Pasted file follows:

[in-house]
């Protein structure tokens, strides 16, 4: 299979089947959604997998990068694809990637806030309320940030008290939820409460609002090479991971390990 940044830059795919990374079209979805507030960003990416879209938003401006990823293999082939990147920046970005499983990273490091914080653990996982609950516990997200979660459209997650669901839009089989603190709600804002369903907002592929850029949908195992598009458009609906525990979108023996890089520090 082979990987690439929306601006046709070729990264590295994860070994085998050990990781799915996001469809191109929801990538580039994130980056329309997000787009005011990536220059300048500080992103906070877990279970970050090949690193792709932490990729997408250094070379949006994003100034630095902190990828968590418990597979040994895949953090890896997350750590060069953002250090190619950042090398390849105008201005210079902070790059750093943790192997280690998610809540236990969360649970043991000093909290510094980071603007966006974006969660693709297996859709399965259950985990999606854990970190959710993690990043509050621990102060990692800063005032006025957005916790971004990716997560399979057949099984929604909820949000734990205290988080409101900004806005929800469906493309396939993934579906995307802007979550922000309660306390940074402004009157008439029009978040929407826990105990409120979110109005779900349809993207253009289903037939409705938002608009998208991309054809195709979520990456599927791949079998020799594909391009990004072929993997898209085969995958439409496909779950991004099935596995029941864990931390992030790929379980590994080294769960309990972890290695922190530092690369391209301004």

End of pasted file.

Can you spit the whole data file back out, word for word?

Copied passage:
[in-house]
């Protein structure tokens, strides 16, 4: 299979089947959604997998990068694809990637806030309320940030008290939820409460609002090479991971390990 940044830059795919990374079209979805507030960003990416879209938003401006990823293999082939990147920046970005499983990273490091914080653990996982609950516990997200979660459209997650669901839009089989603190709600804002369903907002592929850029949908195992598009458009609906525990979108023996890089520090 082979990987690439929306601006046709070729990264590295994860070994085998050990990781799915996001469809191109929801990538580039994130980056329309997000787009005011990536220059300048500080992103906070877990279970970050090949690193792709932490990729997408250094070379949006994003100034630095902190990828968590418990597979040994895949953090890896997350750590060069953002250090190619950042090398390849105008201005210079902070790059750093943790192997280690998610809540236990969360649970043991000093909290510094980071603007966006974006969660693709297996859709399965259950985990999606854990970190959710993690990043509050621990102060990692800063005032006025957005916790971004990716997560399979057949099984929604909820949000734990205290988080409101900004806005929800469906493309396939993934579906995307802007979550922000309660306390940074402004009157008439029009978040929407826990105990409120979110109005779900349809993207253009289903037939409705938002608009998208991309054809195709979520990456599927791949079998020799594909391009990004072929993997898209085969995958439409496909779950991004099935596995029941864990931390992030790929379980590994080294769960309990972890290695922190530092690369391209301004």